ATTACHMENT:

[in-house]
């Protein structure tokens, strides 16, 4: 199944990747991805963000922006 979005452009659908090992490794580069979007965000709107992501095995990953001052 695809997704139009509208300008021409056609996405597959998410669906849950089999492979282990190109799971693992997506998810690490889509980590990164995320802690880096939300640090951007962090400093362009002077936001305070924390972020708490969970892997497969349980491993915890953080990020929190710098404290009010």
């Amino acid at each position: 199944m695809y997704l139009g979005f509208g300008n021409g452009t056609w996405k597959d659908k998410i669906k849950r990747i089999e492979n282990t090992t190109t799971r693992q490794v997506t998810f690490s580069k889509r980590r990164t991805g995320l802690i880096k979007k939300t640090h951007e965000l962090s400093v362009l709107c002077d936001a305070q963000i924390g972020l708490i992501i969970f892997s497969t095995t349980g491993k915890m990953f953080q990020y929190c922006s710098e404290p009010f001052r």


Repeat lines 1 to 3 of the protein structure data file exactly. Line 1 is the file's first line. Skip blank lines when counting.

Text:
[in-house]
């Protein structure tokens, strides 16, 4: 199944990747991805963000922006 979005452009659908090992490794580069979007965000709107992501095995990953001052 695809997704139009509208300008021409056609996405597959998410669906849950089999492979282990190109799971693992997506998810690490889509980590990164995320802690880096939300640090951007962090400093362009002077936001305070924390972020708490969970892997497969349980491993915890953080990020929190710098404290009010």
């Amino acid at each position: 199944m695809y997704l139009g979005f509208g300008n021409g452009t056609w996405k597959d659908k998410i669906k849950r990747i089999e492979n282990t090992t190109t799971r693992q490794v997506t998810f690490s580069k889509r980590r990164t991805g995320l802690i880096k979007k939300t640090h951007e965000l962090s400093v362009l709107c002077d936001a305070q963000i924390g972020l708490i992501i969970f892997s497969t095995t349980g491993k915890m990953f953080q990020y929190c922006s710098e404290p009010f001052r």